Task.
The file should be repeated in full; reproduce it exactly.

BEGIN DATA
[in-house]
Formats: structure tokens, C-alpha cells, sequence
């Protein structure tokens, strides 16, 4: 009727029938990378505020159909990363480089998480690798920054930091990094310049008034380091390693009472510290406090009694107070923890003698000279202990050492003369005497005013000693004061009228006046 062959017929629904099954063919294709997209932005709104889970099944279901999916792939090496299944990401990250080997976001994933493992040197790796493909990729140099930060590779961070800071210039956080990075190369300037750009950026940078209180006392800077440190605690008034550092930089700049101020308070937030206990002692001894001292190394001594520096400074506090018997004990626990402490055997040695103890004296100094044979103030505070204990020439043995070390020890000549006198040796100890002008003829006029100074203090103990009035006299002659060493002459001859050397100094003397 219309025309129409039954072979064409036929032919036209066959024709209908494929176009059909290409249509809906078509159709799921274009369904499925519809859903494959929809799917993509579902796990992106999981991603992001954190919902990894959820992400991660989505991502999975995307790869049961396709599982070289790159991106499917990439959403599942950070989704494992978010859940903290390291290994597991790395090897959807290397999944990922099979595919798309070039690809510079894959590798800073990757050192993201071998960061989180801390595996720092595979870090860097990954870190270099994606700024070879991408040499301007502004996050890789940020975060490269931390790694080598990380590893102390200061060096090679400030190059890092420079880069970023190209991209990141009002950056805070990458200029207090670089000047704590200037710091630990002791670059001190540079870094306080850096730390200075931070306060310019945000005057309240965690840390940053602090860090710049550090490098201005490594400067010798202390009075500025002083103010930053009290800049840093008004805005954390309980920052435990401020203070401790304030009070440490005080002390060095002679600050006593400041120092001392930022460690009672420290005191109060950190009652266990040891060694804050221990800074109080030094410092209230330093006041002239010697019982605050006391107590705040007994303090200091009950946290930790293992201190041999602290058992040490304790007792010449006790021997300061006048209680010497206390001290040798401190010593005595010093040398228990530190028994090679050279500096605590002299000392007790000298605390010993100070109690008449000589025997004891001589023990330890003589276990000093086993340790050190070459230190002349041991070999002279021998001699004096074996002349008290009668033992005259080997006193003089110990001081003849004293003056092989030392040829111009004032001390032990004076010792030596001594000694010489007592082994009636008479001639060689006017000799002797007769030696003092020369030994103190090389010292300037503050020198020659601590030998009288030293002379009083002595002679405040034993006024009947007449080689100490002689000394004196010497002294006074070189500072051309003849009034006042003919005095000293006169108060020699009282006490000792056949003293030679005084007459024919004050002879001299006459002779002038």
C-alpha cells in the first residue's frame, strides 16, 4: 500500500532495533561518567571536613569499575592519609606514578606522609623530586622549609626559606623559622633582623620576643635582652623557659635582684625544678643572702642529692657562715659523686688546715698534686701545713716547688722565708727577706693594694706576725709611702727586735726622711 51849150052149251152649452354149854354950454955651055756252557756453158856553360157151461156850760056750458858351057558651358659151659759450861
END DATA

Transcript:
[in-house]
Formats: structure tokens, C-alpha cells, sequence
């Protein structure tokens, strides 16, 4: 009727029938990378505020159909990363480089998480690798920054930091990094310049008034380091390693009472510290406090009694107070923890003698000279202990050492003369005497005013000693004061009228006046 062959017929629904099954063919294709997209932005709104889970099944279901999916792939090496299944990401990250080997976001994933493992040197790796493909990729140099930060590779961070800071210039956080990075190369300037750009950026940078209180006392800077440190605690008034550092930089700049101020308070937030206990002692001894001292190394001594520096400074506090018997004990626990402490055997040695103890004296100094044979103030505070204990020439043995070390020890000549006198040796100890002008003829006029100074203090103990009035006299002659060493002459001859050397100094003397 219309025309129409039954072979064409036929032919036209066959024709209908494929176009059909290409249509809906078509159709799921274009369904499925519809859903494959929809799917993509579902796990992106999981991603992001954190919902990894959820992400991660989505991502999975995307790869049961396709599982070289790159991106499917990439959403599942950070989704494992978010859940903290390291290994597991790395090897959807290397999944990922099979595919798309070039690809510079894959590798800073990757050192993201071998960061989180801390595996720092595979870090860097990954870190270099994606700024070879991408040499301007502004996050890789940020975060490269931390790694080598990380590893102390200061060096090679400030190059890092420079880069970023190209991209990141009002950056805070990458200029207090670089000047704590200037710091630990002791670059001190540079870094306080850096730390200075931070306060310019945000005057309240965690840390940053602090860090710049550090490098201005490594400067010798202390009075500025002083103010930053009290800049840093008004805005954390309980920052435990401020203070401790304030009070440490005080002390060095002679600050006593400041120092001392930022460690009672420290005191109060950190009652266990040891060694804050221990800074109080030094410092209230330093006041002239010697019982605050006391107590705040007994303090200091009950946290930790293992201190041999602290058992040490304790007792010449006790021997300061006048209680010497206390001290040798401190010593005595010093040398228990530190028994090679050279500096605590002299000392007790000298605390010993100070109690008449000589025997004891001589023990330890003589276990000093086993340790050190070459230190002349041991070999002279021998001699004096074996002349008290009668033992005259080997006193003089110990001081003849004293003056092989030392040829111009004032001390032990004076010792030596001594000694010489007592082994009636008479001639060689006017000799002797007769030696003092020369030994103190090389010292300037503050020198020659601590030998009288030293002379009083002595002679405040034993006024009947007449080689100490002689000394004196010497002294006074070189500072051309003849009034006042003919005095000293006169108060020699009282006490000792056949003293030679005084007459024919004050002879001299006459002779002038």
C-alpha cells in the first residue's frame, strides 16, 4: 500500500532495533561518567571536613569499575592519609606514578606522609623530586622549609626559606623559622633582623620576643635582652623557659635582684625544678643572702642529692657562715659523686688546715698534686701545713716547688722565708727577706693594694706576725709611702727586735726622711 51849150052149251152649452354149854354950454955651055756252557756453158856553360157151461156850760056750458858351057558651358659151659759450861